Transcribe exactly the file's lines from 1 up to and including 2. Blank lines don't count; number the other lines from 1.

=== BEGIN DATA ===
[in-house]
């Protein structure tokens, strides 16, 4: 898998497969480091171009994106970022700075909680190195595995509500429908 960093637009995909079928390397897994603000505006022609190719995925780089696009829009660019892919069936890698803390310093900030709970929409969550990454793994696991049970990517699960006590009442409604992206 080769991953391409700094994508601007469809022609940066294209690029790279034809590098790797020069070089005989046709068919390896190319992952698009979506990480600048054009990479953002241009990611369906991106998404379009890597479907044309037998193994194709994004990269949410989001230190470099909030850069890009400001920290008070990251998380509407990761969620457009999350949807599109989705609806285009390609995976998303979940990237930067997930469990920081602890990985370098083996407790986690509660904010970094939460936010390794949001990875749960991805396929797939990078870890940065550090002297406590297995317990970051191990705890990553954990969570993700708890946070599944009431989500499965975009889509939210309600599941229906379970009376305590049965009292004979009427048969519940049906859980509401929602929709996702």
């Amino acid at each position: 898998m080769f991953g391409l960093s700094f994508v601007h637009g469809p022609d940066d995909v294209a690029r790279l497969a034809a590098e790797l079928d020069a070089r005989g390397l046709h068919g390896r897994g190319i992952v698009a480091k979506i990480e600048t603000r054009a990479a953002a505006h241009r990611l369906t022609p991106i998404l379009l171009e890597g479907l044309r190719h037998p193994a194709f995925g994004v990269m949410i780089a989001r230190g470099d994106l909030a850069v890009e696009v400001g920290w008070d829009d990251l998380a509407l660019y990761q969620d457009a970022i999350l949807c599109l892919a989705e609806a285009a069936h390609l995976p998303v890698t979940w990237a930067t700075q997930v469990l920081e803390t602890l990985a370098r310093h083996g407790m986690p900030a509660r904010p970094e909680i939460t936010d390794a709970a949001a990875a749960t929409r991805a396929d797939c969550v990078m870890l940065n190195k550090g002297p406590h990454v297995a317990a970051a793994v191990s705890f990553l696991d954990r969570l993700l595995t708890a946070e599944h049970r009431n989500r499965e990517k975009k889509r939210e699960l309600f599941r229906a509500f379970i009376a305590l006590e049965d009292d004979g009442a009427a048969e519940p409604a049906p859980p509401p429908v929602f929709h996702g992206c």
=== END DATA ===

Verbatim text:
[in-house]
């Protein structure tokens, strides 16, 4: 898998497969480091171009994106970022700075909680190195595995509500429908 960093637009995909079928390397897994603000505006022609190719995925780089696009829009660019892919069936890698803390310093900030709970929409969550990454793994696991049970990517699960006590009442409604992206 080769991953391409700094994508601007469809022609940066294209690029790279034809590098790797020069070089005989046709068919390896190319992952698009979506990480600048054009990479953002241009990611369906991106998404379009890597479907044309037998193994194709994004990269949410989001230190470099909030850069890009400001920290008070990251998380509407990761969620457009999350949807599109989705609806285009390609995976998303979940990237930067997930469990920081602890990985370098083996407790986690509660904010970094939460936010390794949001990875749960991805396929797939990078870890940065550090002297406590297995317990970051191990705890990553954990969570993700708890946070599944009431989500499965975009889509939210309600599941229906379970009376305590049965009292004979009427048969519940049906859980509401929602929709996702």